Several drug development strategies for novel antimalarial drugs have been created to counter the rise of malaria drug resistance. These strategies include optimizing new antimalarial drug combinations through laboratory testing and clinical development. ACTs are the most successful drug combinations invented to date for treatment of malaria worldwide, however, the growing tide of malaria resistance, particularly in Southeast Asia, provides a compelling need to discover novel chemical entities to combine with artemisinin analogues or create new antimalarial combinations using existing drugs. Strategies to find novel chemical entities are outlined in this section ranging from irrational drug discovery with whole-cell phenotypic screening to target based screening against specific Plasmodium targets. Implementation of antimalarial drug combinations with diverse PK/PD profiles will likely require evaluation of multiple outcomes, which further complicates statistical modelling for factorial designs. Well- constructed, carefully conducted, and statistically rigorous clinical pharmacology studies are necessary for development of new malaria treatments and practical methods must be put in place for post licensure marketing surveillance to detect both emerging drug resistance and adverse effects. While a number of novel chemical entities are under development, bringing new, efficacious, safe, and welltolerated antimalarial drugs to market is a quite a challenge particularly in today’s regulatory environment. In addition, antimalarial treatment currently involves combinations of drugs with synergistic or additive properties, which makes drug discovery and development even more challenging.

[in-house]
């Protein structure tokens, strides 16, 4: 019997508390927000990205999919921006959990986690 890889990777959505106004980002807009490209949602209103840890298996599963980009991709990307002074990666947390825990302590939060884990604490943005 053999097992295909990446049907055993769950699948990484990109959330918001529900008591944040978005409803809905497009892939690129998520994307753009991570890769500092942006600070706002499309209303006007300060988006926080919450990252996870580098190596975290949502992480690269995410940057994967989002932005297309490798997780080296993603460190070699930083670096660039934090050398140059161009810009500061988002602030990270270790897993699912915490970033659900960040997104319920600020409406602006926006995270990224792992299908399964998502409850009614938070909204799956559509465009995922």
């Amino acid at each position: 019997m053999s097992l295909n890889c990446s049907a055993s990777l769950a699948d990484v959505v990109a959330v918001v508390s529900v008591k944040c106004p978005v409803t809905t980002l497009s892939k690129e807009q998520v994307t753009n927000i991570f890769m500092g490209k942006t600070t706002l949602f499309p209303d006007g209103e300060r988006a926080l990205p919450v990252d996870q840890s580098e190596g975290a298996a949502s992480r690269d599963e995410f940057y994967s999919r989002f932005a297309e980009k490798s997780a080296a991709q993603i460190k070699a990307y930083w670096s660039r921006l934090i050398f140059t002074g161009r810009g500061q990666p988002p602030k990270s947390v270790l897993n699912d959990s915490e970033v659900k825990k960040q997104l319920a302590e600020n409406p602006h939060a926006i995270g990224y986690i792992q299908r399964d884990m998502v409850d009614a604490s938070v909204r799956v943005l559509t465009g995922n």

Keywords: Clinical trial networks, drug combination, efficacy, long- acting medicines, long-acting formulations, molecular target, new mechanisms of action, novel antimalarials, novel chemical entities, parasite, resistance, safety.